Some 4.2 GW of solar project capacity will experience inverter failures this year despite being less than ten years old, according to U.S.-owned analyst Wood Mackenzie, with the premature failure figure rising to 36 GW in 2025.
The Scotland-based consultancy this morning issued a statement about the opportunities offered by the global, non-residential-solar operations and maintenance (O&M) market, given inverters are generally recommended for replacement after a decade of service.
WoodMac estimates 5% of the world’s solar projects will reach the ten-year mark this year, with the percentage rising to 16% in five years’ time. That means, the analyst predicted, 227 GW of solar capacity – with all figures quoted in DC terms – will need new inverters by 2025.
All of which adds up to a $9.4 billion O&M market opportunity in the middle of the decade, $4.1 billion of which will lie in the Asia-Pacific market as well as a $3.5 billion European, Middle Eastern and African marketplace and $1.8 billion of opportunities in north, central and south America.
Old World, old inverters
WoodMac principal analyst Daniel Liu pointed out the potential business on offer in Europe, where it is estimated more than 16 GW of project capacity is more than ten years old, with the prospect of more than 100 GW hitting that age profile in five years.
The analyst noted the increasing phase-out of fixed incentives in favor of reverse-auction-based procurement of new solar capacity was putting pressure on project owners to reduce O&M costs. That price pressure can lead to false economies such as signing up to cheaper O&M contracts which supply only a minimal level of provision despite the fact services such as vegetation management, corrective maintenance and module washing – excluded by basic agreements – can account for 40-45% of total O&M costs.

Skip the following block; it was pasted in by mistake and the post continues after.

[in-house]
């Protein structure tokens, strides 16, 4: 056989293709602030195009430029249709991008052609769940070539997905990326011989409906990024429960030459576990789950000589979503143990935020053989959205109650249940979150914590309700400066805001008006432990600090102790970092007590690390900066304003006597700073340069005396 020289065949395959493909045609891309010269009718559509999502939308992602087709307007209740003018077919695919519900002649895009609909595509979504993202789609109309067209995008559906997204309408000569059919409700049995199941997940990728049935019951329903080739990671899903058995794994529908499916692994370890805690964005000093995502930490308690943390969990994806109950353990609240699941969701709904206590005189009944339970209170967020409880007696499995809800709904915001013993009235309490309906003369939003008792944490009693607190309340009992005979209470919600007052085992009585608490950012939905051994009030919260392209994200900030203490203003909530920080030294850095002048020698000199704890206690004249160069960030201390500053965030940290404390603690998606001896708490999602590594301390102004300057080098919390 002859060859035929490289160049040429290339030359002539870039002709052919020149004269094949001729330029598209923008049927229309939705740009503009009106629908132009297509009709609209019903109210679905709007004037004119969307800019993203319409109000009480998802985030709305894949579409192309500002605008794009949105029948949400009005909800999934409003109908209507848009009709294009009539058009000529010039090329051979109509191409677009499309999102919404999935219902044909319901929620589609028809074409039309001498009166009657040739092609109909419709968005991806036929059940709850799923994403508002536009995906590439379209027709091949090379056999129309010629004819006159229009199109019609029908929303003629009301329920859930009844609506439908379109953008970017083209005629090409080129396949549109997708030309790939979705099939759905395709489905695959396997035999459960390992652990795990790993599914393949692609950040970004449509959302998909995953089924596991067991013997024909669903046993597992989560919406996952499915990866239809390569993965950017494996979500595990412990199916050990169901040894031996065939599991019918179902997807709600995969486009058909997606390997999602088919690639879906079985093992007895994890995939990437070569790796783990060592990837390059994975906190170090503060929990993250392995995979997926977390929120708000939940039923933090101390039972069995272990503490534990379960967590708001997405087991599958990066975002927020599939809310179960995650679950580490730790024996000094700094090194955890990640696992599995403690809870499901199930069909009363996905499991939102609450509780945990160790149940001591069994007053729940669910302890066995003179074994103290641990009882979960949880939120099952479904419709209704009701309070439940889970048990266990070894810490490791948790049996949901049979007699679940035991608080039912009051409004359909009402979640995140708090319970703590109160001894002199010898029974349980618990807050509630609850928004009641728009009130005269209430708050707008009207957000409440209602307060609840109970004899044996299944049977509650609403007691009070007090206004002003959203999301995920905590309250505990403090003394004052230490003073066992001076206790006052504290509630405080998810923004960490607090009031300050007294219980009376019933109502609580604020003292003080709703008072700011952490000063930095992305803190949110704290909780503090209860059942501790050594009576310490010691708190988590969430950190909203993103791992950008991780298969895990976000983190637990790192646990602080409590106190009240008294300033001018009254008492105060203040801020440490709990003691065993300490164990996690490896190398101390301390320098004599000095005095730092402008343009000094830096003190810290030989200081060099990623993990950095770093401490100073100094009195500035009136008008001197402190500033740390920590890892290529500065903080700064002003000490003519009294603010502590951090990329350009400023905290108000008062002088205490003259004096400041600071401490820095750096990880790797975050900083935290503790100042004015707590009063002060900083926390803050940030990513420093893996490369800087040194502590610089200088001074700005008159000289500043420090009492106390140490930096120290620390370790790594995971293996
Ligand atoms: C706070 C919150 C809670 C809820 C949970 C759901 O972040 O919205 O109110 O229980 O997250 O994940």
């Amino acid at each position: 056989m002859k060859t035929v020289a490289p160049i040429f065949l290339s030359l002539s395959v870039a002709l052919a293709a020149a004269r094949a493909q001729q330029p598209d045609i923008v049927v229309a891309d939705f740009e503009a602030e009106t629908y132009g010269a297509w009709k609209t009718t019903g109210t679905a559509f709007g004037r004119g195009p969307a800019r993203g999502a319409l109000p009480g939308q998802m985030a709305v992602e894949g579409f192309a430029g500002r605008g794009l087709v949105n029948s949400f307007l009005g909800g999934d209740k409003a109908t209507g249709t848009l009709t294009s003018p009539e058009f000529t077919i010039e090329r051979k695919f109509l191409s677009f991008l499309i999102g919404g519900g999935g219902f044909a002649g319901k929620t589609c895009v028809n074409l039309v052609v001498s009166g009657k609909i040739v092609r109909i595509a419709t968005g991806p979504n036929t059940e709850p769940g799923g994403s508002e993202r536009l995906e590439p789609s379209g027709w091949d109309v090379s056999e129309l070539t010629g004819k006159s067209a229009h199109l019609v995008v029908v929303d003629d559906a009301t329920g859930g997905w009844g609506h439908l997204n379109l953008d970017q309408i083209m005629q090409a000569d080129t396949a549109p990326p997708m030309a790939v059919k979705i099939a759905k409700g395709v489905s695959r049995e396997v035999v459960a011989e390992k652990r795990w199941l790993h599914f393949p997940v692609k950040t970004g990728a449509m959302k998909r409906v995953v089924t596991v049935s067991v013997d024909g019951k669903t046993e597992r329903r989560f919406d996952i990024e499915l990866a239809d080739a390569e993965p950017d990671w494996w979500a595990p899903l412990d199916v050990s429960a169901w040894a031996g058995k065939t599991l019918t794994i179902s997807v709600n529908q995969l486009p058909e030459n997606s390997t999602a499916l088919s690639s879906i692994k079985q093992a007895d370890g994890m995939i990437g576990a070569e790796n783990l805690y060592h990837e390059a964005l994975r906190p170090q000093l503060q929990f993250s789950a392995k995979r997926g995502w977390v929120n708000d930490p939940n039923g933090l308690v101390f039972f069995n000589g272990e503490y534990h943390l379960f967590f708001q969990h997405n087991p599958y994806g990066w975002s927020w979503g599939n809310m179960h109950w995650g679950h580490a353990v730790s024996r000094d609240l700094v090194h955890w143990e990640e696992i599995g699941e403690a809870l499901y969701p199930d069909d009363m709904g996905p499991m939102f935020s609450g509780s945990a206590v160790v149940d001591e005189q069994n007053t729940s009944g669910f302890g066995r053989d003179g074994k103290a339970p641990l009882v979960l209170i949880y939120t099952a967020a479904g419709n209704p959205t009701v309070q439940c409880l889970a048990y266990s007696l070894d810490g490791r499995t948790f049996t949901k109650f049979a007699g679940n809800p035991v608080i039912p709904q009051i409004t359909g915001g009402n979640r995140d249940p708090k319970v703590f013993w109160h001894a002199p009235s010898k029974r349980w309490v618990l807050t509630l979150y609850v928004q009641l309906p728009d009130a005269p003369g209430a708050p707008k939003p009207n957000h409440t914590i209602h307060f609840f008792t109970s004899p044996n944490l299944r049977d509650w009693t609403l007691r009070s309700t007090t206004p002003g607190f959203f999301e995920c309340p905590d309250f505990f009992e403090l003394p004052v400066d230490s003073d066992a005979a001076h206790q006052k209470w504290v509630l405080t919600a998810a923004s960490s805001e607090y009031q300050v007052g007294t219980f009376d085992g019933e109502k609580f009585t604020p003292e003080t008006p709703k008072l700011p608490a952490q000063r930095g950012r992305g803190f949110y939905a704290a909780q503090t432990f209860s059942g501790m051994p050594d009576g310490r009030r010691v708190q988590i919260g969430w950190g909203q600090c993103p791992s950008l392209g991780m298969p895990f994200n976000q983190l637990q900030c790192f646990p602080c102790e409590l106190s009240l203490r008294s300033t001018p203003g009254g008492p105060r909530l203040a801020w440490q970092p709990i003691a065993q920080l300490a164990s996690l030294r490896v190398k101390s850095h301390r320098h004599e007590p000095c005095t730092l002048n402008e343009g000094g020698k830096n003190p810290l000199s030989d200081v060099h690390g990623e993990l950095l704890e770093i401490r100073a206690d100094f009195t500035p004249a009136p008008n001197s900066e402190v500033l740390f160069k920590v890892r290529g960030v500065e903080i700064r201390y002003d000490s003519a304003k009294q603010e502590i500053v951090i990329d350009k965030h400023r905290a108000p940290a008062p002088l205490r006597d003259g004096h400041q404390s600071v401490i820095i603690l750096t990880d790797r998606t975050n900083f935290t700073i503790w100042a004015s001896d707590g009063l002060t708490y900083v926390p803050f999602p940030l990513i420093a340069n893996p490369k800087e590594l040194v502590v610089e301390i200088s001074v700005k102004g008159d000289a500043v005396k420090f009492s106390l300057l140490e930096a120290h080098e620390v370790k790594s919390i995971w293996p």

O&M service price pressure is also driving consolidation of the market, with WoodMac reporting the top 15 companies increased their market share last year from 51% to 54%, with U.S. provider First Solar again topping the rankings. Indian O&M firms Sterling & Wilson and Mahindra Teqo improved their position thanks to big wins from their project development sister companies in the Middle East, Africa and India and Sino-Canadian outfit Canadian Solar also moved up the ranking, thanks mainly to O&M project wins in Australia.